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Welcome to Appetite for Discussion -- a Guns N' Roses fan forum!

Please feel free to look around the forum as a guest, I hope you will find something of interest. If you want to join the discussions or contribute in other ways then you need to become a member. We especially welcome anyone who wants to share documents for our archive or would be interested in translating or transcribing articles and interviews.

Registering is free and easy.


2016.08.02 - Interview with Tommy in Rock on Philly

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2016.08.02 - Interview with Tommy in Rock on Philly Empty 2016.08.02 - Interview with Tommy in Rock on Philly

Post by Soulmonster Tue 2 Aug 2016 - 17:50

Daniel Cousart wrote:
An Interview With Legendary Bassist/Songwriter Tommy Stinson

We sat down with Tommy Stinson, founding member of the now fabled Replacements and longtime bassist for Guns n’ Roses, for a quick chat about his experiences and about his headlining set at the XPonential Music Festival.

Rock on Philly: Tommy, you’ve been playing in bands since you were 12 years old. I read in an interview that you did with Spin Magazine that your brother Bob (Replacements guitarist) used to bribe you into learning bass. Were you initially interested in music at all? Or was it something that you came to appreciate?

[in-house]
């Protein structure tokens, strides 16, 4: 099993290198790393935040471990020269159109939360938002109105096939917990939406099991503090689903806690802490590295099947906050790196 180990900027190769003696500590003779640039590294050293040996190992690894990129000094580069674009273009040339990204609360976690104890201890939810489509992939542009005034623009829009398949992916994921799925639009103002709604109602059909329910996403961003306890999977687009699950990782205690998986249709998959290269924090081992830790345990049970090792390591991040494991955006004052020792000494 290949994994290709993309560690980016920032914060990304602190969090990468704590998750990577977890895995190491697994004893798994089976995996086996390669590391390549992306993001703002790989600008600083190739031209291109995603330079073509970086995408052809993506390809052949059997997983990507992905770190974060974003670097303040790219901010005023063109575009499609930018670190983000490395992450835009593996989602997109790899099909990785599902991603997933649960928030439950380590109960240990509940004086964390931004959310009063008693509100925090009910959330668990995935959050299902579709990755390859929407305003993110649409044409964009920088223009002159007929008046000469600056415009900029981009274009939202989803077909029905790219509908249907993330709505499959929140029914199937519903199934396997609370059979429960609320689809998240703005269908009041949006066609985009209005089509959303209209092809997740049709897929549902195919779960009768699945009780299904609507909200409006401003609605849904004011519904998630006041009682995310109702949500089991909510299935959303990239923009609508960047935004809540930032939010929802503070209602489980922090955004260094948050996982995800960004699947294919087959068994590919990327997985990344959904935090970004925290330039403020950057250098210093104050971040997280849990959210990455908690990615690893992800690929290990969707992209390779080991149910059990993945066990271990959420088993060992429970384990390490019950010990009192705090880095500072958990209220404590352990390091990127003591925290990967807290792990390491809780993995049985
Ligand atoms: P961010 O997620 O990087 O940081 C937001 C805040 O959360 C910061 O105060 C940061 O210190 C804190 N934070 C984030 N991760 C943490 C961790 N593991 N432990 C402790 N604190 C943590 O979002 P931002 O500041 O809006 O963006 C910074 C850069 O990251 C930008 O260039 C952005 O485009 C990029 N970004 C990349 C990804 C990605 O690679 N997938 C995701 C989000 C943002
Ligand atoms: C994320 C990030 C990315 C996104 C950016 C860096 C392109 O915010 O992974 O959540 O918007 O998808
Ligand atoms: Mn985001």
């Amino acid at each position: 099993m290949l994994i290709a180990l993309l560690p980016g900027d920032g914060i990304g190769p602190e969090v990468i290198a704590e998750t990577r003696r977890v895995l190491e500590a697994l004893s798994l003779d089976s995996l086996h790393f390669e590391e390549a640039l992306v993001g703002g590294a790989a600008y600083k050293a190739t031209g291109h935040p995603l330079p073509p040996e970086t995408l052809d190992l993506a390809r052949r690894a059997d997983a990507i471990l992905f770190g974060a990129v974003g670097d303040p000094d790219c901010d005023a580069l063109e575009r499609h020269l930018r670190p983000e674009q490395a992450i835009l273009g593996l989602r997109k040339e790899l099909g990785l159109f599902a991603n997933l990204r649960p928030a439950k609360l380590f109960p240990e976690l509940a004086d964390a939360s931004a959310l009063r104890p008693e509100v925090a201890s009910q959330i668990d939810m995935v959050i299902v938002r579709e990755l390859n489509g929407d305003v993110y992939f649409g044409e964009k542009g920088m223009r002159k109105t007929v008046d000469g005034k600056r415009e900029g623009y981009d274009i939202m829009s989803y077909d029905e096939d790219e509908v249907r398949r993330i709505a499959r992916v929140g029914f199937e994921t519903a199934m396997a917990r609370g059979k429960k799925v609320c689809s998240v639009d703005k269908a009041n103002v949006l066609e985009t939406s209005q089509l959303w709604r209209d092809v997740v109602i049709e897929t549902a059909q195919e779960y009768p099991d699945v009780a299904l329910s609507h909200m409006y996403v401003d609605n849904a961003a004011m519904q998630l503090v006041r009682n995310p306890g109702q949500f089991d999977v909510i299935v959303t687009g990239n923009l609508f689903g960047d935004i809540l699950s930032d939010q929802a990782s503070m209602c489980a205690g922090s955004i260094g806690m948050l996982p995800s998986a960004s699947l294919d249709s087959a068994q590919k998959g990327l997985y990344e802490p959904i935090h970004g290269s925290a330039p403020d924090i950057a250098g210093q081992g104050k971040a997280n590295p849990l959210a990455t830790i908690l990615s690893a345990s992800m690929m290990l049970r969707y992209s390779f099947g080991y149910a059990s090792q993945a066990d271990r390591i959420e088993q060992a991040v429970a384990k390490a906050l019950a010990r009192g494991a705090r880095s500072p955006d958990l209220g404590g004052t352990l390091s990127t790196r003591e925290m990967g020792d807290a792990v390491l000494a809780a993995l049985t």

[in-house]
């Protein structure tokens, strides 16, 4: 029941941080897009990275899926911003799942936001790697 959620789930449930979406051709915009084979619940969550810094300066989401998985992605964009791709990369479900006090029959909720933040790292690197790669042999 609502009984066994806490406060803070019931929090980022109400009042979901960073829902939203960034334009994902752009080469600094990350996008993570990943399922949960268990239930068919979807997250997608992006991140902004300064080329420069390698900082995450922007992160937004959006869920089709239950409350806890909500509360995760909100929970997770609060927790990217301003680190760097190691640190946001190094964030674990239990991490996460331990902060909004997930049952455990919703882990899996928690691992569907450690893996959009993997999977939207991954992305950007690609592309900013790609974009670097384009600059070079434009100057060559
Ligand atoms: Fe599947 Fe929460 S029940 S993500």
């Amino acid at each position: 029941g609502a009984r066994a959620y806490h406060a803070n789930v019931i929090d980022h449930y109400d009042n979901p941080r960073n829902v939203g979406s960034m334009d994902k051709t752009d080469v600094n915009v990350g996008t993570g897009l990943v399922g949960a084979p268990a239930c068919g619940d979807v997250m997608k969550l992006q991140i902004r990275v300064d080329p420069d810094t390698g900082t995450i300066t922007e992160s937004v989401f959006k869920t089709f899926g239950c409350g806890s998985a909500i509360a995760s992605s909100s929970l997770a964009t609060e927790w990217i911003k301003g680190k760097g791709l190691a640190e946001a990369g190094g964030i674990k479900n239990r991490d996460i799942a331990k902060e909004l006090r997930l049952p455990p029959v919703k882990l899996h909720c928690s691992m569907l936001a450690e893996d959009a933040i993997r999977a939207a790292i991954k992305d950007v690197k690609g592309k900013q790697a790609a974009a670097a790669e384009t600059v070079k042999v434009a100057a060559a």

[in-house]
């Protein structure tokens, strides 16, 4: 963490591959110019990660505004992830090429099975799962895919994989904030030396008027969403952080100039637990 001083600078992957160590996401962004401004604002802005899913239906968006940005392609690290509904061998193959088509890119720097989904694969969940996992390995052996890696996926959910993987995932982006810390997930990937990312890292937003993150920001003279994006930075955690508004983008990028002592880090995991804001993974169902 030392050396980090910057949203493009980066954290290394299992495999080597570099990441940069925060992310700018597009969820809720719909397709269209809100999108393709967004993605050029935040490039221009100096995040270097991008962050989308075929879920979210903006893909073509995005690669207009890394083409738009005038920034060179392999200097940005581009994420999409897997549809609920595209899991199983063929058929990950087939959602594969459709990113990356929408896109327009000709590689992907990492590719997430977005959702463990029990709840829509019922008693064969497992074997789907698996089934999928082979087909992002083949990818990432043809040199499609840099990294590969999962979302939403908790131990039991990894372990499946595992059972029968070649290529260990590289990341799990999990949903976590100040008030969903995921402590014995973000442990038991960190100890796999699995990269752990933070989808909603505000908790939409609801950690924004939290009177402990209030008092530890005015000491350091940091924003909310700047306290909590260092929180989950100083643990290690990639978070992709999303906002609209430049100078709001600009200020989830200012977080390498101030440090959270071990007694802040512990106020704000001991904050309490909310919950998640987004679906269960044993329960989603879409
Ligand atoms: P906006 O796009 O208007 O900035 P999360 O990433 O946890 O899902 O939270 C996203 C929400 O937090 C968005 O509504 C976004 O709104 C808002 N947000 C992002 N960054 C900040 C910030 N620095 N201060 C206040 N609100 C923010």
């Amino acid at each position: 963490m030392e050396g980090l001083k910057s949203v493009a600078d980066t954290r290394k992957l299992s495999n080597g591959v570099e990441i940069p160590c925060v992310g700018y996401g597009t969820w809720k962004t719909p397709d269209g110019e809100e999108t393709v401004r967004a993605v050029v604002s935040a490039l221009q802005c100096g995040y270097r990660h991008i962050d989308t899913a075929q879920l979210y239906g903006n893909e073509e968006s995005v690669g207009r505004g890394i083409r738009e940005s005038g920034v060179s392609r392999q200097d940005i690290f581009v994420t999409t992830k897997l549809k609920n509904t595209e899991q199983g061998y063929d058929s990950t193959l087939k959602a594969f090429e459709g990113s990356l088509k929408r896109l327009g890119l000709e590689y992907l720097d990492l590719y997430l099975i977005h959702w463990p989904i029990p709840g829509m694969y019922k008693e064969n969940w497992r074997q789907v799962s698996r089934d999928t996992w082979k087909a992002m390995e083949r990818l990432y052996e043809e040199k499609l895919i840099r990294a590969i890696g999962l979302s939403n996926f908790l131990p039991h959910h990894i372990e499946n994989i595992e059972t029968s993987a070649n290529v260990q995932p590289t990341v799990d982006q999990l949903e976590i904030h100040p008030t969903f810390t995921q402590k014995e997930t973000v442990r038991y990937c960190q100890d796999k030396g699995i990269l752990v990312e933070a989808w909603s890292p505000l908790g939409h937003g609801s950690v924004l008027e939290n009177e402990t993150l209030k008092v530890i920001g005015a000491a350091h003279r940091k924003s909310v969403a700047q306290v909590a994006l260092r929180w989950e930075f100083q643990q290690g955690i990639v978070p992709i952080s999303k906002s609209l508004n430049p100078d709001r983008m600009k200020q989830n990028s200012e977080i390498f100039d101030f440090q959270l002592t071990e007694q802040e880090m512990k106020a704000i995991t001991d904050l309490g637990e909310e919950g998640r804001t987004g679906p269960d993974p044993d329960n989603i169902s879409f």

Tommy Stinson: You know I was into music as much as any kid was. I loved songs and I loved music and all that. I played baritone sax in sixth or seventh grade or whatever and then I played upright bass at one point. I had these kind of things going on, I guess back then when I was in school we were lucky enough to have music programs as part of the curriculum, back in the 1900s. So I was into it, I had my own records, I listened to my sister’s records when my brother was away.

ROP: What keeps you going as an artist having been in so many different projects?

TS: One person who really keeps me going at the moment is Josh Homme, he has the whole Rock n’ Roll market covered right now, I love what he does with the Queens of the Stone age and the things he does production wise. So I think he really has it going on right now. Besides that, it’s not really one thing in particular that keeps me going, I’m all over the place, yeah know? Different people and certain things I look into inspire me.